At the hearing on motions to suppress evidence brought by two defendants charged with unlawful possession of narcotics, the evidence did not warrant a conclusion that the defendants had a reasonable expectation of privacy in a grassy common area from which a police officer, through the window of a condominium unit owned by one of the defendants, had observed that defendant seated at a desk and forming lines of cocaine on a small mirror. [61-63]
COMPLAINTS received and sworn to in the Lawrence Division of the District Court Department on December 26, 1984.
Motions to suppress evidence were heard by Salvatore J. Basile, J.
Paul Allen Epstein, Assistant District Attorney (Edward F. Connelly, Special Assistant District Attorney, with him) for the Commonwealth.
Herbert F. Travers, III (Albert L. Farrah, Jr., with him) for the defendants.
GRANT, J. These are District Court complaints issued under G. L. c. 94C, Section 34. The complaint against Russell C. Serbagi, Sr. (Senior), charges him with unlawful possession of cocaine. The complaint against Russell C. Serbagi, Jr. (Junior), charges him with unlawful possession of marihuana as well as cocaine. Both substances were seized by the Andover police following a warrantless entry into Senior's apartment. Each defendant filed a motion to suppress the substance(s) taken from him, as
well as other evidence seized, claiming violations of the Fourth Amendment to the United States Constitution and art. 14 of the Massachusetts Declaration of Rights. [Note 2] Both motions were allowed, and the Commonwealth appealed. G. L. c. 278, Section 28E, as appearing in St. 1979, c. 344, Section 45. Mass.R.Crim.P. 15(a)(2), 378 Mass. 882 (1979).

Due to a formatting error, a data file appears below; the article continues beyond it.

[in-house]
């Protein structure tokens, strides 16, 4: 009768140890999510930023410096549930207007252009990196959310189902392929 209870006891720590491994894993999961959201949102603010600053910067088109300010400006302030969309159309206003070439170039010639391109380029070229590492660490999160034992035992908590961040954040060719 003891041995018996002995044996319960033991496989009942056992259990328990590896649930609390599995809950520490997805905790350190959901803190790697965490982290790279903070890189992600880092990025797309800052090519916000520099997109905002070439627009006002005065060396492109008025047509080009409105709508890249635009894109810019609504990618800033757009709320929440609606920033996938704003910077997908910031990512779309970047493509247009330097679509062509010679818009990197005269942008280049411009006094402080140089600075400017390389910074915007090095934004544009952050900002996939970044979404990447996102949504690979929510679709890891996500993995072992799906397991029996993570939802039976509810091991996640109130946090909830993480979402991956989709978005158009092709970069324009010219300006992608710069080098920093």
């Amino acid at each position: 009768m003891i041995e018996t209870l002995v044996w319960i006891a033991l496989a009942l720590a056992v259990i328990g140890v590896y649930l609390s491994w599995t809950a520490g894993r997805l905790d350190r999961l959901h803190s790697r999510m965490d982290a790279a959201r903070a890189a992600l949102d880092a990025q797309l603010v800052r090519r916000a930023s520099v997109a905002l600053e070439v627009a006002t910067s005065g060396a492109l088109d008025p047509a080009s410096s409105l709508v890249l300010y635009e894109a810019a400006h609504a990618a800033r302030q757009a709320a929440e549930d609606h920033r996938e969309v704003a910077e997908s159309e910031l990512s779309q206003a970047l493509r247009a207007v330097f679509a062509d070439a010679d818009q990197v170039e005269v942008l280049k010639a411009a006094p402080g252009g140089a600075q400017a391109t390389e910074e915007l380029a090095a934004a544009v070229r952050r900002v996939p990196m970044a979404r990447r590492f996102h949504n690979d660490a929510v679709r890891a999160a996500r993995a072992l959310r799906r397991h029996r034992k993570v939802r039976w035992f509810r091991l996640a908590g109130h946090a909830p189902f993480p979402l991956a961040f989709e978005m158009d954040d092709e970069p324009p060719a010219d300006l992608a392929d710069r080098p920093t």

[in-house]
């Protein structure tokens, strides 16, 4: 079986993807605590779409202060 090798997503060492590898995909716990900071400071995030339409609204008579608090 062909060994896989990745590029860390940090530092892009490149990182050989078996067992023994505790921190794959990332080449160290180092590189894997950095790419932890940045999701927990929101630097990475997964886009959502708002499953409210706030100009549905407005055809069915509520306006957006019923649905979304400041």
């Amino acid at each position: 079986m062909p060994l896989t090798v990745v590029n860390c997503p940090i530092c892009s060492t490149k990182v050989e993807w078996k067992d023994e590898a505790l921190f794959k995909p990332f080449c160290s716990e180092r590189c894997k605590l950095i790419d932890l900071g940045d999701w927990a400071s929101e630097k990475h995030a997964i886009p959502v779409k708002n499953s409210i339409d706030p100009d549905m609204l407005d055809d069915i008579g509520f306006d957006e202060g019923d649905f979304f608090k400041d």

The following is a summary of the relevant evidence introduced at the hearing on the motions. [Note 3] At approximately 11:30 P.M. on Christmas Eve, 1984, Officer Pathiakis of the Andover police, while assigned to cruiser patrol, received a radio transmission from his dispatcher concerning a loud party in apartment 105 of the Balmoral Apartments, which are located on the northeast corner of Balmoral and North Main streets in Andover. The building in question formerly belonged to a parochial school and has since been converted to individual apartments which have been sold as separate condominium units subject to the provisions of G. L. c. 183A. The unit purchased by Senior is numbered 106, is located in the southwest corner of the ground floor of the building, and can be entered not only from the interior of the building but also through an exterior doorway located in the south elevation of the building, approximately fifty feet from the southwest corner of the building and twenty feet from the public sidewalk on Balmoral Street. Apartment 105 adjoins 106 on the latter's east side and also faces Balmoral Street; it can only be reached from the interior of the building after one has passed through the main entrance to the building, which is on the east side of North Main Street.